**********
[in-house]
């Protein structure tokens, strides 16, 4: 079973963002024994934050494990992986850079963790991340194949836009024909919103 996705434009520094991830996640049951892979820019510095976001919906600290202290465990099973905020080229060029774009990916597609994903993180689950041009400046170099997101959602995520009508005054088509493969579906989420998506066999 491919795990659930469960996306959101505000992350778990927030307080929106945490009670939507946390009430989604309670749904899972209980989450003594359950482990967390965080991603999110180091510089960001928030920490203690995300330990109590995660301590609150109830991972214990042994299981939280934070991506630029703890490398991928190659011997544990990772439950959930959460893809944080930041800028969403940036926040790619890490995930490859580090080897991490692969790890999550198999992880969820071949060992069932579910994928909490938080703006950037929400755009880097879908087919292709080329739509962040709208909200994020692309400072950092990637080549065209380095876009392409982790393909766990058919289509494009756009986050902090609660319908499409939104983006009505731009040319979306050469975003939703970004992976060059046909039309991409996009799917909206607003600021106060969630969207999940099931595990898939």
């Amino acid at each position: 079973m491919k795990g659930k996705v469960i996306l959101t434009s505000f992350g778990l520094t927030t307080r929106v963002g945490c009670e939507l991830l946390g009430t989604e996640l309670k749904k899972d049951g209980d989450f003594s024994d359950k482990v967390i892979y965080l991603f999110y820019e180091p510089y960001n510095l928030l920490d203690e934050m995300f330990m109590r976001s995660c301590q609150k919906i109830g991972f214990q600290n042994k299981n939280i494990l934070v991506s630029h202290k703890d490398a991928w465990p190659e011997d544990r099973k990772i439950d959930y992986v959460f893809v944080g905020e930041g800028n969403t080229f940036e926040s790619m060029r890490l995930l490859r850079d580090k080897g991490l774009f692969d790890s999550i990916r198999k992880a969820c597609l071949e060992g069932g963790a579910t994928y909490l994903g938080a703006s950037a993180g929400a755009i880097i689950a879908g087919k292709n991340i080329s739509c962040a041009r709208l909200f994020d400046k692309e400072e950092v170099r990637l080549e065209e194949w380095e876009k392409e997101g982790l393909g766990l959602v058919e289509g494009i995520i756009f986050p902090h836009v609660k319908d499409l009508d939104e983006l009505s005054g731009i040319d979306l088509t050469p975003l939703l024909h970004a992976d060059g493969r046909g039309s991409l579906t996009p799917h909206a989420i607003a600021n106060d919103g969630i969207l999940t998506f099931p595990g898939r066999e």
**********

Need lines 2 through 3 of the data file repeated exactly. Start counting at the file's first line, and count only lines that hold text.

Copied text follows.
């Protein structure tokens, strides 16, 4: 079973963002024994934050494990992986850079963790991340194949836009024909919103 996705434009520094991830996640049951892979820019510095976001919906600290202290465990099973905020080229060029774009990916597609994903993180689950041009400046170099997101959602995520009508005054088509493969579906989420998506066999 491919795990659930469960996306959101505000992350778990927030307080929106945490009670939507946390009430989604309670749904899972209980989450003594359950482990967390965080991603999110180091510089960001928030920490203690995300330990109590995660301590609150109830991972214990042994299981939280934070991506630029703890490398991928190659011997544990990772439950959930959460893809944080930041800028969403940036926040790619890490995930490859580090080897991490692969790890999550198999992880969820071949060992069932579910994928909490938080703006950037929400755009880097879908087919292709080329739509962040709208909200994020692309400072950092990637080549065209380095876009392409982790393909766990058919289509494009756009986050902090609660319908499409939104983006009505731009040319979306050469975003939703970004992976060059046909039309991409996009799917909206607003600021106060969630969207999940099931595990898939």
């Amino acid at each position: 079973m491919k795990g659930k996705v469960i996306l959101t434009s505000f992350g778990l520094t927030t307080r929106v963002g945490c009670e939507l991830l946390g009430t989604e996640l309670k749904k899972d049951g209980d989450f003594s024994d359950k482990v967390i892979y965080l991603f999110y820019e180091p510089y960001n510095l928030l920490d203690e934050m995300f330990m109590r976001s995660c301590q609150k919906i109830g991972f214990q600290n042994k299981n939280i494990l934070v991506s630029h202290k703890d490398a991928w465990p190659e011997d544990r099973k990772i439950d959930y992986v959460f893809v944080g905020e930041g800028n969403t080229f940036e926040s790619m060029r890490l995930l490859r850079d580090k080897g991490l774009f692969d790890s999550i990916r198999k992880a969820c597609l071949e060992g069932g963790a579910t994928y909490l994903g938080a703006s950037a993180g929400a755009i880097i689950a879908g087919k292709n991340i080329s739509c962040a041009r709208l909200f994020d400046k692309e400072e950092v170099r990637l080549e065209e194949w380095e876009k392409e997101g982790l393909g766990l959602v058919e289509g494009i995520i756009f986050p902090h836009v609660k319908d499409l009508d939104e983006l009505s005054g731009i040319d979306l088509t050469p975003l939703l024909h970004a992976d060059g493969r046909g039309s991409l579906t996009p799917h909206a989420i607003a600021n106060d919103g969630i969207l999940t998506f099931p595990g898939r066999e």